Int J Biol Sci 2021; 17(14):3728-3744. doi:10.7150/ijbs.62280 This issue
Melatonin and hyperbaric oxygen therapies suppress colorectal carcinogenesis through pleiotropic effects and multifaceted mechanisms
1. Division of Cardiology, Department of Internal Medicine, Kaohsiung Chang Gung Memorial Hospital and Chang Gung University College of Medicine, Kaohsiung 83301, Taiwan;
2. Clinical Medicine Research Center, National Cheng Kung University Hospital, College of Medicine, National Cheng Kung University, Tainan 70403, Taiwan;
3. Center of Cell Therapy, National Cheng Kung University Hospital, College of Medicine, National Cheng Kung University, Tainan 70403, Taiwan;
4. Divisions of General Medicine, Department of Internal Medicine, Kaohsiung Chang Gung Memorial Hospital and Chang Gung University College of Medicine, Kaohsiung 83301, Taiwan;
5. Division of Colorectal Surgery, Department of Surgery, Kaohsiung Chang Gung Memorial Hospital and Chang Gung University College of Medicine, Kaohsiung 83301, Taiwan
6. Department of Computer Science & Engineering, National Sun Yat-Sen University, Kaohsiung 80424, Taiwan;
7. Department of Healthcare Administration and Medical Informatics, Kaohsiung Medical University, Kaohsiung 80708, Taiwan;
8. Department of Statistics, Tunghai University, Taichung 40704, Taiwan;
9. Center for Shockwave Medicine and Tissue Engineering, Kaohsiung Chang Gung Memorial Hospital, Kaohsiung 83301, Taiwan;
10. Institute for Translational Research in Biomedicine, Kaohsiung Chang Gung Memorial Hospital, Kaohsiung 83301, Taiwan;
11. Department of Nursing, Asia University, Taichung 41354, Taiwan;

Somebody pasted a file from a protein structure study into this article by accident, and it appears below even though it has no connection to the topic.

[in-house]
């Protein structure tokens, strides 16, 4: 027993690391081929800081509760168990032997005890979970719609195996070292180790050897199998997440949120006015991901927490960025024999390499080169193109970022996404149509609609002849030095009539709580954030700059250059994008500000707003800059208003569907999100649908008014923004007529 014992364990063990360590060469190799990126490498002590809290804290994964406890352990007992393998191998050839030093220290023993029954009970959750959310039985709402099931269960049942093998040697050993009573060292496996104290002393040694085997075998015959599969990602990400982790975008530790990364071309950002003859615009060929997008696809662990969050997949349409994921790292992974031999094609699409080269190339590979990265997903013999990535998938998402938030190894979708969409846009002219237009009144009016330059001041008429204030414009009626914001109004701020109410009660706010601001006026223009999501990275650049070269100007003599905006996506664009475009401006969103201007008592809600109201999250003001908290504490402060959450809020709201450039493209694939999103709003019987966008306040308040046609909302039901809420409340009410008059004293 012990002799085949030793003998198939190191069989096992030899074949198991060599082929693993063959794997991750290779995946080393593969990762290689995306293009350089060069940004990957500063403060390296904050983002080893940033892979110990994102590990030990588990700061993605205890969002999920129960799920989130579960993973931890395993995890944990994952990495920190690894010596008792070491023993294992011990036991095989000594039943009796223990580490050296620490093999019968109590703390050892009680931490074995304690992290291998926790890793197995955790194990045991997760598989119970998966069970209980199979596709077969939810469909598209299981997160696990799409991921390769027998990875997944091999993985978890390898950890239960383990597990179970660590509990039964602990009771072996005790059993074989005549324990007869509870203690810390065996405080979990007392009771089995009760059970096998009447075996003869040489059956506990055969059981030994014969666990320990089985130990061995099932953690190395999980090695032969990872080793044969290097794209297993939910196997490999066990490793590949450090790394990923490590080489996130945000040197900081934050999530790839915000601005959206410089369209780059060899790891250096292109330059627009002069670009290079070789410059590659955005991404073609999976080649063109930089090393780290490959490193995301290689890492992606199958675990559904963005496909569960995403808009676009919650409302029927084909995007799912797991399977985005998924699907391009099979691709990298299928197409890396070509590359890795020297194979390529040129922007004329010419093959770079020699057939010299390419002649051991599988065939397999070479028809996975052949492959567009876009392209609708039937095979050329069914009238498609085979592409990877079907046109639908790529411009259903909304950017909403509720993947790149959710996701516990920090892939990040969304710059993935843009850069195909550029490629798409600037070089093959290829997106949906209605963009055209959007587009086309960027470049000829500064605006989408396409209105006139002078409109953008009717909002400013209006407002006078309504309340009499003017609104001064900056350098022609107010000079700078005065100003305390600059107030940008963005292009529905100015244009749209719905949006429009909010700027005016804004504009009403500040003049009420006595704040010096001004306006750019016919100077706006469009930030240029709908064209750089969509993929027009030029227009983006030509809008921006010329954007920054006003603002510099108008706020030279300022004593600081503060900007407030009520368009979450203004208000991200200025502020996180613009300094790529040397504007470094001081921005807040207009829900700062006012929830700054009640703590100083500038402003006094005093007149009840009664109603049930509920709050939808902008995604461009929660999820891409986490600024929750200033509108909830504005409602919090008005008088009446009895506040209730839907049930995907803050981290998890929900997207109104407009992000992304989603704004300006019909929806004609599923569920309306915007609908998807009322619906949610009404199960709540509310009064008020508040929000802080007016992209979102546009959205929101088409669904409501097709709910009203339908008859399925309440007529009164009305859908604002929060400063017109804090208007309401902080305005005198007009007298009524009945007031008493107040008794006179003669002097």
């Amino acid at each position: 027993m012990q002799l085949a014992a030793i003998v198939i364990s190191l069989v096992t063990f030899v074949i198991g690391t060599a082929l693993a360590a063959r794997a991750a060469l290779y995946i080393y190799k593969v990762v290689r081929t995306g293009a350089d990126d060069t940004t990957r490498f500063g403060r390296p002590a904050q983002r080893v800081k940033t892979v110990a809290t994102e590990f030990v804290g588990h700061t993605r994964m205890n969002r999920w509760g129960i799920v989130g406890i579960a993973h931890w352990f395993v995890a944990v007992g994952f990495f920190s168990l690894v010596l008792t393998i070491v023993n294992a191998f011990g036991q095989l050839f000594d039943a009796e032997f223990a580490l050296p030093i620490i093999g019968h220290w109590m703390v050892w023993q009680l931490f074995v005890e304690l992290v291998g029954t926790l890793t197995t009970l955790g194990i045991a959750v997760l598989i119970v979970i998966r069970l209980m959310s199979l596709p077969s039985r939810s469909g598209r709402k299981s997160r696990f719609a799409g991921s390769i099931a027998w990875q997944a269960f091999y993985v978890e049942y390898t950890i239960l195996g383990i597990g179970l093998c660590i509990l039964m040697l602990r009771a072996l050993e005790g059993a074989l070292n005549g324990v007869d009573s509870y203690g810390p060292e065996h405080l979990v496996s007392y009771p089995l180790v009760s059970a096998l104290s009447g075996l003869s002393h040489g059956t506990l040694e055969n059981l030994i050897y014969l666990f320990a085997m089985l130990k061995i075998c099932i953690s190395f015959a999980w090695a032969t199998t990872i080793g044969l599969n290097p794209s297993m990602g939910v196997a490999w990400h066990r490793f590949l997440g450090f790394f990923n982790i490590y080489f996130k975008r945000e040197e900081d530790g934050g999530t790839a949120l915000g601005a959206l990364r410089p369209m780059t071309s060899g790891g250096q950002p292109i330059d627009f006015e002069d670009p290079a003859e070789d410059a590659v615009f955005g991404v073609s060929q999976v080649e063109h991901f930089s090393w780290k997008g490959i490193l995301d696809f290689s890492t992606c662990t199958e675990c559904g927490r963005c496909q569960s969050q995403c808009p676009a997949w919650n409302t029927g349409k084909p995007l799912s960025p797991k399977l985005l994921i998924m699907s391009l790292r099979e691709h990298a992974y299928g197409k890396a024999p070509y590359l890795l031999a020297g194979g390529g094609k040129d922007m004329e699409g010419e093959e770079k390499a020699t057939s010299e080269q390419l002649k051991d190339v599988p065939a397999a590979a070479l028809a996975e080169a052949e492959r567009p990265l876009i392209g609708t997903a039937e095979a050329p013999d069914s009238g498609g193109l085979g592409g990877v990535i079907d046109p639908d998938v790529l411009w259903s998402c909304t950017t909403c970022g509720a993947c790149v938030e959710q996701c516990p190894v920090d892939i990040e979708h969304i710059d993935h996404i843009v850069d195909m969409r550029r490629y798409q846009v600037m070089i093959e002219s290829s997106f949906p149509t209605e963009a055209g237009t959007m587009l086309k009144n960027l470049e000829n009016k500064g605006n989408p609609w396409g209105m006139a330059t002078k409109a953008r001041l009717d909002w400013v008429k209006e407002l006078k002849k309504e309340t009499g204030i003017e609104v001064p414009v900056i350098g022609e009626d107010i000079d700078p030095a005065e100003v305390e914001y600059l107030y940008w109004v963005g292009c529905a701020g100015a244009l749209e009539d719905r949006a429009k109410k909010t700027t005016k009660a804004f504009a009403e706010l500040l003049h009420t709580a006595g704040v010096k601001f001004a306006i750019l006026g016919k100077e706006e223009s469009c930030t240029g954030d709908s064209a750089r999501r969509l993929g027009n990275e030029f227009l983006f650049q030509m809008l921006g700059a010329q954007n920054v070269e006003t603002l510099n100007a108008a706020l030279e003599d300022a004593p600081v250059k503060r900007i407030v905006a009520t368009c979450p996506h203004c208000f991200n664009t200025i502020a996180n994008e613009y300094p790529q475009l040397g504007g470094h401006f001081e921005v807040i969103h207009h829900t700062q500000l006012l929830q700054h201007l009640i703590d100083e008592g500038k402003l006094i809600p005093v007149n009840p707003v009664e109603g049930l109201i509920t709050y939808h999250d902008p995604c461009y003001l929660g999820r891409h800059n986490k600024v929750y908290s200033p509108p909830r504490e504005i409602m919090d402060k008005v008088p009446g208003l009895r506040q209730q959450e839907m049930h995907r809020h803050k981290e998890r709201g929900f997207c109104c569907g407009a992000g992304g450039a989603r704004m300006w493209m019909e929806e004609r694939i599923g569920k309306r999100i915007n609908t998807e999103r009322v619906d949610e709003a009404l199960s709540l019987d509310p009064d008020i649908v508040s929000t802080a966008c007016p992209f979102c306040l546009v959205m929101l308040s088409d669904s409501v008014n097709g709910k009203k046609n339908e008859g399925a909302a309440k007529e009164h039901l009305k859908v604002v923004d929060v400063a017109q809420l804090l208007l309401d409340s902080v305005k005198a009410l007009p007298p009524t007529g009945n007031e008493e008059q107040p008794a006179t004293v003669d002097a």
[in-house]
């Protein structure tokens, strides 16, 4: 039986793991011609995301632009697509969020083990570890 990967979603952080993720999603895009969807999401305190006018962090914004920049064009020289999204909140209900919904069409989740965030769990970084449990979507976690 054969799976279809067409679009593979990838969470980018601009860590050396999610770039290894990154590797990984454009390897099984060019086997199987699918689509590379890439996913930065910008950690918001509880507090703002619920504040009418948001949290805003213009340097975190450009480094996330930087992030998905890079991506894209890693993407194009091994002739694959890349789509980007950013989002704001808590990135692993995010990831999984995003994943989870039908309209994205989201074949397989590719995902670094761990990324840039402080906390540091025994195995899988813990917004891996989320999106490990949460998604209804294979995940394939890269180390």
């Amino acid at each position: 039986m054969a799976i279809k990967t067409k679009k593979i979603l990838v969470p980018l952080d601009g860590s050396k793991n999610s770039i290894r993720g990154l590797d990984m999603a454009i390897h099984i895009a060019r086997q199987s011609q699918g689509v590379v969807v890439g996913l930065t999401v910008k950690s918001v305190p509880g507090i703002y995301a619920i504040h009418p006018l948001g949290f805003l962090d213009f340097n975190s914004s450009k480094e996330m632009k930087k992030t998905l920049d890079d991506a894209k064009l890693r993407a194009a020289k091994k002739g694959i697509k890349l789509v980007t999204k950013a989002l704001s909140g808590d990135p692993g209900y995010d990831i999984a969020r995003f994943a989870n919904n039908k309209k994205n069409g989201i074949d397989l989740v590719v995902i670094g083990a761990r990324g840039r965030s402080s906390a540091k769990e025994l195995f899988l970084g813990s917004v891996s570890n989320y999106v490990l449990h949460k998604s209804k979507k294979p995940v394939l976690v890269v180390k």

12. Department of Medical Research, China Medical University Hospital, China Medical University, Taichung 40402, Taiwan;
13. Division of Cardiology, Department of Internal Medicine, Xiamen Chang Gung Hospital, Xiamen 361028, Fujian, China.
* contribute equally to this work
Li YC, Chen CH, Chang CL, Chiang JYW, Chu CH, Chen HH, Yip HK. Melatonin and hyperbaric oxygen therapies suppress colorectal carcinogenesis through pleiotropic effects and multifaceted mechanisms. Int J Biol Sci 2021; 17(14):3728-3744. doi:10.7150/ijbs.62280. Available from https://www.ijbs.com/v17p3728.htm
Colorectal cancer (CRC) is the third most common cancer worldwide. Colorectal carcinogenesis is frequently induced by hypoxia to trigger the reprogramming of cellular metabolism and gain of malignant phenotypes. Previously, hyperbaric oxygen (HBO) therapy and melatonin have been reported to alter the hypoxic microenvironment, resulting in inhibiting cancer cell survival. Accordingly, this study tested the hypothesis whether HBO and melatonin effectively inhibited CRC carcinogenesis. In vitro results indicated that melatonin therapy significantly suppressed the malignant phenotypes, including colony formation, growth, invasion, migration and cancer stemness with dose-dependent manners in CRC cell lines through multifaceted mechanisms. Similar to in vitro study, in vivo findings further demonstrated the melatonin, HBO and combined treatments effectively promoted apoptosis (cleaved-caspase 3/ cleaved-PARP) and arrested tumor proliferation, followed by inhibiting colorectal tumorigenesis in CRC xenograft tumor model. Moreover, melatonin, HBO and combined treatments modulated multifaceted mechanisms, including decreasing HIF-1α expression, alleviating AKT activation, repressing glycolytic metabolism (HK-2/PFK1/PKM2/LDH), restraining cancer stemness pathway (TGF-β/p-Smad3/Oct4/Nanog), reducing inflammation (p-NFκB/ COX-2), diminishing immune escape (PD-L1), and reversing expression of epithelial mesenchymal transition (E-cadherin/N-cadherin/MMP9). In conclusion, melatonin and HBO therapies suppressed colorectal carcinogenesis through the pleiotropic effects and multifaceted mechanisms, suggesting melatonin and HBO treatments could be novel therapeutic strategies for CRC treatment.
Keywords: colorectal cancer, hyperbaric oxygen, melatonin, cancer growth, invasion, migration, cancer stem cell, carcinogenesis